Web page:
Credit Report Errors
Understanding Your Rights to Dispute Credit Report Errors
The Fair Credit Reporting Act (“FCRA”) is a federal law that protects consumers against credit reporting errors. Credit reports play an important role in our society and it is important to ensure accuracy. The FCRA requires both furnishers and reporters of information to verify the correctness of their data.
An incorrect credit report can lead to a denial of credit, a higher interest rate, or a number of other issues. If a violation of the FCRA is proven, the consumer can recover damages such as actual damages or statuary damages between $100 and $1000. Like the FDCPA, consumers can also recover attorney fees and costs. Therefore, if we bring a FCRA on your behalf, you will never owe us any money out of pocket. We work on a contingency fee basis.
Understanding credit reports and the FCRA is often difficult. First you must pull a copy of your credit report. This can be done once a year for free at this site. A credit score is not provided with the free report but can be bought for an extra charge, along with a myriad of credit monitoring tools.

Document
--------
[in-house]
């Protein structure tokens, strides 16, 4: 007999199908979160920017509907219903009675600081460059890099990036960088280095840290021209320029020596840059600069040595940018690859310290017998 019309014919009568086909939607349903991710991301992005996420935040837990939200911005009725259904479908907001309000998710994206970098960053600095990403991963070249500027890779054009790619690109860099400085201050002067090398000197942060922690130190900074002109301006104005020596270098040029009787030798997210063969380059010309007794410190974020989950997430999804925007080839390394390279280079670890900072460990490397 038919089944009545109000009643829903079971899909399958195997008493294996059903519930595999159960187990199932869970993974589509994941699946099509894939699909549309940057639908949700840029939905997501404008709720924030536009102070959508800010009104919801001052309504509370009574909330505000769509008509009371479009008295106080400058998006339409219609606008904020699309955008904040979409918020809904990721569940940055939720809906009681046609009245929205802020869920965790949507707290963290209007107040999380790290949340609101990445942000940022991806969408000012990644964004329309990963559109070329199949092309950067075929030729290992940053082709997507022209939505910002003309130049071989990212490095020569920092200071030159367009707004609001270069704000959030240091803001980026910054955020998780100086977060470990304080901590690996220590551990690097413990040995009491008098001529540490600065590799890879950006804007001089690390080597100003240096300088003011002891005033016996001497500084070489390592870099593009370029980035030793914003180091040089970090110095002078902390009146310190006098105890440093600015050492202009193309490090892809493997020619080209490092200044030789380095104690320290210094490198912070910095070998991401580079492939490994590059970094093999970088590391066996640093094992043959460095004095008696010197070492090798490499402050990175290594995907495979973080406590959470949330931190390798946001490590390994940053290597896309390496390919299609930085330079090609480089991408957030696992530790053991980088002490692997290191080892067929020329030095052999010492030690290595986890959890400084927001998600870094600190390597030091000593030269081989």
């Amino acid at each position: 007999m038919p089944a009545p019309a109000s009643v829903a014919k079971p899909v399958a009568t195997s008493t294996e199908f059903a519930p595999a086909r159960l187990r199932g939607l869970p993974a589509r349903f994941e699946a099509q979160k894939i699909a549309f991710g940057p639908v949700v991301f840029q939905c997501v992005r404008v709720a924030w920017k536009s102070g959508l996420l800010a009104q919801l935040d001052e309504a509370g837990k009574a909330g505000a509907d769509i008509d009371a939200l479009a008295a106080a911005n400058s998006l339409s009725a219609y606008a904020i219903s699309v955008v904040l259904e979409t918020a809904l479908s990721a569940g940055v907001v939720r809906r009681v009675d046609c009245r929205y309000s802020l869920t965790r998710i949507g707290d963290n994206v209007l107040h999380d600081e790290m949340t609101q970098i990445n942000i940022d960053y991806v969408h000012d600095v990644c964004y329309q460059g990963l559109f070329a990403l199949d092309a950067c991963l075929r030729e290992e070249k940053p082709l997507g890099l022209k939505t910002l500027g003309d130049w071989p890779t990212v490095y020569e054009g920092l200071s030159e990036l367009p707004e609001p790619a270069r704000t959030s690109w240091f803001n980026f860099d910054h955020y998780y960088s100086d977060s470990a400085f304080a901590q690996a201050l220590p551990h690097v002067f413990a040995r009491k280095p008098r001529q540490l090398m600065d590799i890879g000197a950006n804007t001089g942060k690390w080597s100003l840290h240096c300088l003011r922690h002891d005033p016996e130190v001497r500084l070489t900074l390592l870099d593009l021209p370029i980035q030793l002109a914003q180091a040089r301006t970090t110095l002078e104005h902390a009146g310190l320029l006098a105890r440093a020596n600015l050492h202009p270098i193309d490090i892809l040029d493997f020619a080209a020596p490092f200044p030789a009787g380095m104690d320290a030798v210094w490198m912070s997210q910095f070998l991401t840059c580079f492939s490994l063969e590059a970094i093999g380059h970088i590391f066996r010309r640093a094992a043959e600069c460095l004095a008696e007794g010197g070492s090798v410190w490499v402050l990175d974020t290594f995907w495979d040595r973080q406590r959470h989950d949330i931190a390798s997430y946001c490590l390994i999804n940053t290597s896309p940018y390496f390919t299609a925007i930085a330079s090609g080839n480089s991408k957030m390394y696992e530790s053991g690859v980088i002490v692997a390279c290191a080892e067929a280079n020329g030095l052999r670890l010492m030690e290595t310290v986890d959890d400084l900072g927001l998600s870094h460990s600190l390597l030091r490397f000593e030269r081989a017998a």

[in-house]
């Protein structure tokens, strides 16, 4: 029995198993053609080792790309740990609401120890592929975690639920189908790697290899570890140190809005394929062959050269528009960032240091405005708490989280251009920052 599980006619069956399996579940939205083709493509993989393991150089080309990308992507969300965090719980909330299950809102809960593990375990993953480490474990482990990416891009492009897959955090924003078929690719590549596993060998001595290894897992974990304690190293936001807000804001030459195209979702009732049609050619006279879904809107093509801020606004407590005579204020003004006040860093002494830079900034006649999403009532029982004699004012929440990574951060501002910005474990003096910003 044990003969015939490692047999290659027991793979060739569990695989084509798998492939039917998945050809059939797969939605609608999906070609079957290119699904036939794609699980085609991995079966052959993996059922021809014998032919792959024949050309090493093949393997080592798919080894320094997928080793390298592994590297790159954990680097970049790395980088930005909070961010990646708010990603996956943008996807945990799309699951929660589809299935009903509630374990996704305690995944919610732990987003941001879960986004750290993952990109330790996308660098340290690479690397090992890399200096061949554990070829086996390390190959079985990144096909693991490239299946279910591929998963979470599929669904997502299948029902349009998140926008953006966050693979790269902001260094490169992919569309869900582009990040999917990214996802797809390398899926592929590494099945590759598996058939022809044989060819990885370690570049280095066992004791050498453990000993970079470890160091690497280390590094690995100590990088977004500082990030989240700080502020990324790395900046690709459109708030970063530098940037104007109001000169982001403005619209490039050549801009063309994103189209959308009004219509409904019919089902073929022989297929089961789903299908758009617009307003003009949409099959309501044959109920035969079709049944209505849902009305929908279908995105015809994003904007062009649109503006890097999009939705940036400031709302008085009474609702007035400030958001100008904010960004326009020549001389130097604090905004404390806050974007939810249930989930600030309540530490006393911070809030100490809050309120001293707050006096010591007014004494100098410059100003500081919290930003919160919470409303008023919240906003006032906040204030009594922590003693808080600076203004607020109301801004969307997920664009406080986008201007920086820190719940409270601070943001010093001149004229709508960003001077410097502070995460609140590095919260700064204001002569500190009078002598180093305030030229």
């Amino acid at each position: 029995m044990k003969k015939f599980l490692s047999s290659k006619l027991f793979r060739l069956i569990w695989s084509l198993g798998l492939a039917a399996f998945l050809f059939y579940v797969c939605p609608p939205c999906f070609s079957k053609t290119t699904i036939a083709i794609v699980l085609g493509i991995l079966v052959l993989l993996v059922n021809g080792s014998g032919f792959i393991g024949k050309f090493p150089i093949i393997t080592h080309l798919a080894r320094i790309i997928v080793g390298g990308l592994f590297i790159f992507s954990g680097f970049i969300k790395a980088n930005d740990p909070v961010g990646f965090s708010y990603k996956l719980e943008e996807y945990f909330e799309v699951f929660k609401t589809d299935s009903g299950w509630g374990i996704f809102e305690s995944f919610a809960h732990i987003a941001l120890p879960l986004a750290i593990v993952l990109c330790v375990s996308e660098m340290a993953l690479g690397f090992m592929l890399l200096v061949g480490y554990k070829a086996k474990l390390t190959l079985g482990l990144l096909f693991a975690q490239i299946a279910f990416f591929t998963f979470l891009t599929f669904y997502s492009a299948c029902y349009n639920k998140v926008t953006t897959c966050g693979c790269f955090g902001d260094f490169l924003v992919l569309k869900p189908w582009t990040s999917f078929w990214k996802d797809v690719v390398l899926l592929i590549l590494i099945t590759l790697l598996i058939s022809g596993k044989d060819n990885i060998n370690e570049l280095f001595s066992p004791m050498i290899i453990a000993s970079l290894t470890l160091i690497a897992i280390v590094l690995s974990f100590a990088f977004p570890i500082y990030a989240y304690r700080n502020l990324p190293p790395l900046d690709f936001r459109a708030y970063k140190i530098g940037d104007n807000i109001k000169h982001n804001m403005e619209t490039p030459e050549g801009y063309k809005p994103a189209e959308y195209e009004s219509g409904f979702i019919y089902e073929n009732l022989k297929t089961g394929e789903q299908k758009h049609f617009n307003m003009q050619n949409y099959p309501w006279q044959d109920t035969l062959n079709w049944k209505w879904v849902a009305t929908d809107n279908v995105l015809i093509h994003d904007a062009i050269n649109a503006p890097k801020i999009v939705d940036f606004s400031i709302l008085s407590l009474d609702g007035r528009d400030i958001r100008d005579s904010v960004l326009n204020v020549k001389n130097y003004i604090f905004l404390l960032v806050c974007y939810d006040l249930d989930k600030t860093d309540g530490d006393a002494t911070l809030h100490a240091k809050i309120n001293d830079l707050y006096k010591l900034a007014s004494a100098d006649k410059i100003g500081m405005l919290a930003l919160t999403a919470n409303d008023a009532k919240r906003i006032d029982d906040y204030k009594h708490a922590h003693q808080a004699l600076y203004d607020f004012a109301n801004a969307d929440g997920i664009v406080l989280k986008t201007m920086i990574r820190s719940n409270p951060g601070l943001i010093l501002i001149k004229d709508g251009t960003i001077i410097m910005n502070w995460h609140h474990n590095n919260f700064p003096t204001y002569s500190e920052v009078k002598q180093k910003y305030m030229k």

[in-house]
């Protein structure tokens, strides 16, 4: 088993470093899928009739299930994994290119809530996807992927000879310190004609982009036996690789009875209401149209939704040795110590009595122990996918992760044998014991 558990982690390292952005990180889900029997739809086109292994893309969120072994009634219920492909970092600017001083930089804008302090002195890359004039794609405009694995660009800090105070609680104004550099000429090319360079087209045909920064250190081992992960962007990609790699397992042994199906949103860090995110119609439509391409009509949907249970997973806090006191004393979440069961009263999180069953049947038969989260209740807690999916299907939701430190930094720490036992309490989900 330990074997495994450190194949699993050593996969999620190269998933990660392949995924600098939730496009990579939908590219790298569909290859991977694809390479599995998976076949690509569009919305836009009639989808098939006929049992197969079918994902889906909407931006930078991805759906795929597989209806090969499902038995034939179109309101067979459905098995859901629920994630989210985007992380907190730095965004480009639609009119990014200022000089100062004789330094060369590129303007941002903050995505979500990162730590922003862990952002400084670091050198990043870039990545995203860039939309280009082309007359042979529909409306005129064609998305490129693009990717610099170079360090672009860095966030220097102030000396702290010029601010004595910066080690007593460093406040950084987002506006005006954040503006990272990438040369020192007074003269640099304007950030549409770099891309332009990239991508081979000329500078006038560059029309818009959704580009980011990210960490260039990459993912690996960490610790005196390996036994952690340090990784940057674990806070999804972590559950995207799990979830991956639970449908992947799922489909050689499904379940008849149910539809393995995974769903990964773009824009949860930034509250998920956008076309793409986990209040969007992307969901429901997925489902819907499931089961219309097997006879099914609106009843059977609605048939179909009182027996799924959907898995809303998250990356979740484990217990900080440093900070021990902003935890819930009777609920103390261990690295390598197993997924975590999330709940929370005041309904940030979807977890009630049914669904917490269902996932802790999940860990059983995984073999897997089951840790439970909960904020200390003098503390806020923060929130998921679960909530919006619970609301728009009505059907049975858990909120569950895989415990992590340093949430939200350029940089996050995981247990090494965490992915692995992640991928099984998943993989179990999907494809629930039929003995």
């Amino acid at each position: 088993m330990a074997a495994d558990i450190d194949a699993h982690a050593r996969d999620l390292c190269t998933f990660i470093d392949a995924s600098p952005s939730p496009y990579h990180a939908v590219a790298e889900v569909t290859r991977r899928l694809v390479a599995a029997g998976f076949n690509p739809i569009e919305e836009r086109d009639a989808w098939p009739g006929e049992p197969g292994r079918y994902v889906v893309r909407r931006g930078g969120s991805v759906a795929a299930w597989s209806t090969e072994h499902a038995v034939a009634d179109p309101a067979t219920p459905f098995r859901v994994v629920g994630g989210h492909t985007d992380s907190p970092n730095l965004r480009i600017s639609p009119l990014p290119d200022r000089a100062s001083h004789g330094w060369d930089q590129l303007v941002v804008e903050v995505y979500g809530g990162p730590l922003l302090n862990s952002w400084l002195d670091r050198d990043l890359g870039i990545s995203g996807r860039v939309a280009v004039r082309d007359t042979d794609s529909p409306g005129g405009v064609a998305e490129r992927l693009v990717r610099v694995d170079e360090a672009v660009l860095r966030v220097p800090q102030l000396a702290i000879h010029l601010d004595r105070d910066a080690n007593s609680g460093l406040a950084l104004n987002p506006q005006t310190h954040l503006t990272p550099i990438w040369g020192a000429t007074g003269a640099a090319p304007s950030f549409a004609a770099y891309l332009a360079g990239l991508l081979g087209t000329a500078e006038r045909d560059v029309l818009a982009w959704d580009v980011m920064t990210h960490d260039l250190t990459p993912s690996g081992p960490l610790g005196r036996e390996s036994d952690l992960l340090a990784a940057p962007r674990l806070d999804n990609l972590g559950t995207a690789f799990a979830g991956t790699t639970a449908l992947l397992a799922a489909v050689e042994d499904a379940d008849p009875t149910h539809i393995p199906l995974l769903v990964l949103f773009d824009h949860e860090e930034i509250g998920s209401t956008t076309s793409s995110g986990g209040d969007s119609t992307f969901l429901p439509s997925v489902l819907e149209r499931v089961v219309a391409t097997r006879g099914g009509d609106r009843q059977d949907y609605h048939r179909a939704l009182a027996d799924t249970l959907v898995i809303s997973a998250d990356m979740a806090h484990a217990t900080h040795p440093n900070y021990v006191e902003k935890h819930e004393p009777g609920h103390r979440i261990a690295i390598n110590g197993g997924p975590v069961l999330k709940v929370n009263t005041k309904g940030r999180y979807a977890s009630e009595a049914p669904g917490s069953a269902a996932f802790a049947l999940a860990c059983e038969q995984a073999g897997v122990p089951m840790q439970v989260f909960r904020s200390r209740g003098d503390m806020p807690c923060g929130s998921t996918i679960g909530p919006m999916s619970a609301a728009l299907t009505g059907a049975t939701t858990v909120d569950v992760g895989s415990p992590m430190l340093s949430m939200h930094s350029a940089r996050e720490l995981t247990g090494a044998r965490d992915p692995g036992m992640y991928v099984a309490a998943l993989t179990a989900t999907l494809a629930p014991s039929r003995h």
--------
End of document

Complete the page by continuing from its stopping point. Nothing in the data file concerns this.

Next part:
If you see or suspect an error on your report, you must file a dispute with the reporting agency (Equifax, Experian, or Transunion). A dispute must be filed with each agency separately. The dispute can be filed electronically or through the mail. As always, it is highly encouraged to provide as much evidence of the error as possible.
Once the dispute is filed, the reporting agency must then verify the information with the furnisher. Sometimes the erroneous information will be removed and sometimes the furnisher will repond that the information is correct even though it is not.
At this point, if the information is actually incorrect, a complaint can be filed under the FCRA and damages can be recovered.
Again, understanding a credit report can be difficult and information that seems to be incorrect could actually be correct. Please feel free to contact us with any questions or concerns regarding your credit report.